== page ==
Burkardt, Matthias

    2016-06-01

    Generalized parton distributions provide information on the distribution of quarks in impact parameter space. For transversely polarized nucleons, these impact parameter distributions are transversely distorted and this deviation from axial symmetry leads on average to a net transverse force from the spectators on the active quark in a DIS experiment. This force when acting along the whole trajectory of the active quark leads to transverse single-spin asymmetries. For a longitudinally polarized nucleon target, the transverse force implies a torque acting on the quark orbital angular momentum (OAM). The resulting change in OAM as the quark leaves the target equals the difference between the Jaffe-Manohar and Ji OAMs.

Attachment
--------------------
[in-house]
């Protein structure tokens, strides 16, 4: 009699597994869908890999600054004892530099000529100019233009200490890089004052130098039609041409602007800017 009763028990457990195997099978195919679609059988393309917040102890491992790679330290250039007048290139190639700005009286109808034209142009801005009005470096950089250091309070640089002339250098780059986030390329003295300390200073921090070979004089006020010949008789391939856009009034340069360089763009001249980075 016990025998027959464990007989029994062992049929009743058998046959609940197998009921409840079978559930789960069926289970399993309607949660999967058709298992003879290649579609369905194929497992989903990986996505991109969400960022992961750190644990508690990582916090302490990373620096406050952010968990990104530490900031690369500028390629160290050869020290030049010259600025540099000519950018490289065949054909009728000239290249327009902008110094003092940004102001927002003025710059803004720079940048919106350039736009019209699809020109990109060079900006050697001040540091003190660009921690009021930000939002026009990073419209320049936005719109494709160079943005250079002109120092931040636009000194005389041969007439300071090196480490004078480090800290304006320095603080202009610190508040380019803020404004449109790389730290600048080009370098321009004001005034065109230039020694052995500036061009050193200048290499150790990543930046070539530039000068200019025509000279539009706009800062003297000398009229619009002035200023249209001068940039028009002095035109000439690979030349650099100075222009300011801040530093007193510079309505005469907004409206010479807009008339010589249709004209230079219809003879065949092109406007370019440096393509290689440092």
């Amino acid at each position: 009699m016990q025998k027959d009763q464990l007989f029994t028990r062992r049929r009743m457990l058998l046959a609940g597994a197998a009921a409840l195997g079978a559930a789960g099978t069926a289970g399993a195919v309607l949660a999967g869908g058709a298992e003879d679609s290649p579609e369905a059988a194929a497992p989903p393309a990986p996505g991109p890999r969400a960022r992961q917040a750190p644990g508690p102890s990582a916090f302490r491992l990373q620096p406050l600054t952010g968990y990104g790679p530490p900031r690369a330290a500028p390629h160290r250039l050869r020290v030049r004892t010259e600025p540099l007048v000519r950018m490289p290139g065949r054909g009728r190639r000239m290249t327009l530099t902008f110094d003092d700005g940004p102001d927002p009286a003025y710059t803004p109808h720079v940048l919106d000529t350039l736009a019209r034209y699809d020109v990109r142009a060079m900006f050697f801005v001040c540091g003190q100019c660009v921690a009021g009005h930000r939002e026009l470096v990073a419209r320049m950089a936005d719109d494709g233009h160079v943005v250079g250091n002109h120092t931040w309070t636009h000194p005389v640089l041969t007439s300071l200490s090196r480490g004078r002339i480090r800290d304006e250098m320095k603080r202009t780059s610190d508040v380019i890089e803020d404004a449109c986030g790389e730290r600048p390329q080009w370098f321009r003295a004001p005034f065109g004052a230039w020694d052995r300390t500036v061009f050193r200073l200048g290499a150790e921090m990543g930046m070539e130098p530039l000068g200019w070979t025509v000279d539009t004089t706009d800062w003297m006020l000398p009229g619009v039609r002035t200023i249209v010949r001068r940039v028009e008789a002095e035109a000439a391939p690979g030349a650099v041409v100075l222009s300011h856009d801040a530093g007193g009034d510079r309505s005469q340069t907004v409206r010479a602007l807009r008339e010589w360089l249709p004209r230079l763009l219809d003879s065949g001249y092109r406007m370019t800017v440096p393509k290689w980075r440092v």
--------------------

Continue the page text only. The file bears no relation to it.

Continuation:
16. Measurement of the Single Top Quark Production Cross Section at $\\sqrt {s} = 1.96$ TeV

    SciTech Connect

    Padilla, Mark Anthony

    2011-01-01

    Within the standard model top quarks are predicted to be most often produced in pairs via the strong interaction. However they can also be produced singly through the weak interation. This is a rarer process with many experimental challenges. It is interesting because it provides a new window to search for evidence of physics beyond the standard model picture, such as a fourth generation of quarks or to search for insight into the Higgs Mechanism. Single top production also provides a direct way to calculate the CKM matrix element Vtb. This thesis presents new measurements for single top quark production in the s+t, s and t channels using 5.4 fb-1 of data collected at the DØ detector at Fermilab in Batavia, IL. The analysis was performed using Boosted decision trees to separate signal from background and Bayesian statistcs to calculate all the cross sections.

  17. Top Quark Mass Measurements